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Association of Midlife Cardiovascular Risk Factors With the Risk of Heart Failure Subtypes Later in Life.

TitleAssociation of Midlife Cardiovascular Risk Factors With the Risk of Heart Failure Subtypes Later in Life.
Publication TypeJournal Article
Year of Publication2020
AuthorsCohen LP, Vittinghoff E, Pletcher MJ, Allen NB, Shah SJ, Wilkins JT, Chang PP, Ndumele CE, Newman AB, Ives D, Maurer MS, Oelsner EC, Moran AE, Zhang Y
JournalJ Card Fail
Date Published2020 Nov 22

BACKGROUND: Independent associations between cardiovascular risk factor exposures during midlife and later life development of heart failure (HF) with preserved ejection fraction (HFpEF) versus reduced EF (HFrEF) have not been previously studied.

METHODS: We pooled data from 4 US cohort studies (Atherosclerosis Risk in Communities, Cardiovascular Health, Health , Aging and Body Composition, and Multi-Ethnic Study of Atherosclerosis) and imputed annual risk factor trajectories for body mass index, systolic and diastolic blood pressure, low-density lipoprotein and high-density lipoprotein cholesterol, and glucose starting from age 40 years. Time-weighted average exposures to each risk factor during midlife and later life were calculated and analyzed for associations with the development of HFpEF or HFrEF.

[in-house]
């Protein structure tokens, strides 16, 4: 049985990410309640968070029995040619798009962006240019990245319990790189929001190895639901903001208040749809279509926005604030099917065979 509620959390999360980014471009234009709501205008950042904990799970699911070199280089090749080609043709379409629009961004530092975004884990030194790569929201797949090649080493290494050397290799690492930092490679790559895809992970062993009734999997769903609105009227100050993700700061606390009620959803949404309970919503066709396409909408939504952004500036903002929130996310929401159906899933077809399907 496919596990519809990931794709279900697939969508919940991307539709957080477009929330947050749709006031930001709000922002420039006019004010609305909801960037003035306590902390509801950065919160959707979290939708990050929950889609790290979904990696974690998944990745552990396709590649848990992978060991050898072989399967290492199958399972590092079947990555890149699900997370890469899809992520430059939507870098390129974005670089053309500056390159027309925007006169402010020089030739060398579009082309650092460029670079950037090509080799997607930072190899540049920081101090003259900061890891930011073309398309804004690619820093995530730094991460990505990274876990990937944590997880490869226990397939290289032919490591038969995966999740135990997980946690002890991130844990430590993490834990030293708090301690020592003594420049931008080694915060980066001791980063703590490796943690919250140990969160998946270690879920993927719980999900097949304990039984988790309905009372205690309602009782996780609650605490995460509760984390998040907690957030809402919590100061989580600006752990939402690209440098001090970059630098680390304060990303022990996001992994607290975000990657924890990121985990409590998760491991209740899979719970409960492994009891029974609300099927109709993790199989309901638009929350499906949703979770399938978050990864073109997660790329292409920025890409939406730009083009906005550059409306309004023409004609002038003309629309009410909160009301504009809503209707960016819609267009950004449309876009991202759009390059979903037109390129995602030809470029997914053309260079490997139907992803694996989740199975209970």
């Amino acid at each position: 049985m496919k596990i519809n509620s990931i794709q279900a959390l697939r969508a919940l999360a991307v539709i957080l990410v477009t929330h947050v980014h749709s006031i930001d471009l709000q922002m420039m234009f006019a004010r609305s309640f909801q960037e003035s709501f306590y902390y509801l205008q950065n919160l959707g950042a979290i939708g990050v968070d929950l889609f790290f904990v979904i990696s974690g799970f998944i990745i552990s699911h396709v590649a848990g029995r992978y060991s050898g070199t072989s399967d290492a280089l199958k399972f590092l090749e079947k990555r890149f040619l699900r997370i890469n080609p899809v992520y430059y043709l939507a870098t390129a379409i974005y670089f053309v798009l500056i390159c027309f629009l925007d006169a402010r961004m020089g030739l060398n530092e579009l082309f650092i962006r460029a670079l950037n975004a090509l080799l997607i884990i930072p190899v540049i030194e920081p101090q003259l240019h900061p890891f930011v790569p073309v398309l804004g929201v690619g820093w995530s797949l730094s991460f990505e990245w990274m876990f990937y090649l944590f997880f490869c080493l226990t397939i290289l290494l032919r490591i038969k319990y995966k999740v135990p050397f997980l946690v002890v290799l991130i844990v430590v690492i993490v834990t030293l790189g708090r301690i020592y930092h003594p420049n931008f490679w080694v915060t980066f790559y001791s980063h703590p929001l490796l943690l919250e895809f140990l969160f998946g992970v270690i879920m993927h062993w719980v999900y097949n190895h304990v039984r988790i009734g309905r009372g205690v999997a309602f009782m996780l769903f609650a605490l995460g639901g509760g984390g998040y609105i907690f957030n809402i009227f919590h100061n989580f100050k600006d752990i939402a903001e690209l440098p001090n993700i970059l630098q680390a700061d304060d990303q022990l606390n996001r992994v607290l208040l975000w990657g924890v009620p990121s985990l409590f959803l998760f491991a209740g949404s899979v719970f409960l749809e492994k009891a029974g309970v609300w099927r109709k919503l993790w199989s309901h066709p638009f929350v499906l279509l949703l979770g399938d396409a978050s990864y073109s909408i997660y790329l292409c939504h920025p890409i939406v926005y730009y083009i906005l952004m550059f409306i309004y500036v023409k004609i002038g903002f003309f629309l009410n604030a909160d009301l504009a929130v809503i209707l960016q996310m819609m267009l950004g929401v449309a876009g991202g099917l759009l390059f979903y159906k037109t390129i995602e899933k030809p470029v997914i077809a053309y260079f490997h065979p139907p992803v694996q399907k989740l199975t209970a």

RESULTS: A total of 23,861 participants were included (mean age at first in-person visit, 61.8 ┬▒1 0.2 years; 56.6% female). During a median follow-up of 12 years, there were 3666 incident HF events, of which 51% had EF measured, including 934 with HFpEF and 739 with HFrEF. A high midlife systolic blood pressure and low midlife high-density lipoprotein cholesterol were associated with HFrEF, and a high midlife body mass index, systolic blood pressure, pulse pressure, and glucose were associated with HFpEF. After adjusting for later life exposures, only midlife pulse pressure remained independently associated with HFpEF.

CONCLUSIONS: Midlife exposure to cardiovascular risk factors are differentially associated with HFrEF and HFpEF later in life. Having a higher pulse pressure during midlife is associated with a greater risk for HFpEF but not HFrEF, independent of later life exposures.

Alternate JournalJ Card Fail
PubMed ID33238139